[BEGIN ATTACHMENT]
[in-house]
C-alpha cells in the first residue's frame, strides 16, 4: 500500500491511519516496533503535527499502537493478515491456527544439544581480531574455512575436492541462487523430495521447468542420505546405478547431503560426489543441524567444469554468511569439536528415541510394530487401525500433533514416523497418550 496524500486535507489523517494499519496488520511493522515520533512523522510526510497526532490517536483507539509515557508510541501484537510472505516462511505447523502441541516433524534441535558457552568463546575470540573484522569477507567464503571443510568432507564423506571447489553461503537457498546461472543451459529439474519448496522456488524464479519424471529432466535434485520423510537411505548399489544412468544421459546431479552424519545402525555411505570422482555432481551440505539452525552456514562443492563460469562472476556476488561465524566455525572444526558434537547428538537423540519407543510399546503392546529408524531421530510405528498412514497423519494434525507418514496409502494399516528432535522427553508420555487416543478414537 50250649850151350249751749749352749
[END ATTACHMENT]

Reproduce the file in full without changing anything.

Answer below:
[in-house]
C-alpha cells in the first residue's frame, strides 16, 4: 500500500491511519516496533503535527499502537493478515491456527544439544581480531574455512575436492541462487523430495521447468542420505546405478547431503560426489543441524567444469554468511569439536528415541510394530487401525500433533514416523497418550 496524500486535507489523517494499519496488520511493522515520533512523522510526510497526532490517536483507539509515557508510541501484537510472505516462511505447523502441541516433524534441535558457552568463546575470540573484522569477507567464503571443510568432507564423506571447489553461503537457498546461472543451459529439474519448496522456488524464479519424471529432466535434485520423510537411505548399489544412468544421459546431479552424519545402525555411505570422482555432481551440505539452525552456514562443492563460469562472476556476488561465524566455525572444526558434537547428538537423540519407543510399546503392546529408524531421530510405528498412514497423519494434525507418514496409502494399516528432535522427553508420555487416543478414537 50250649850151350249751749749352749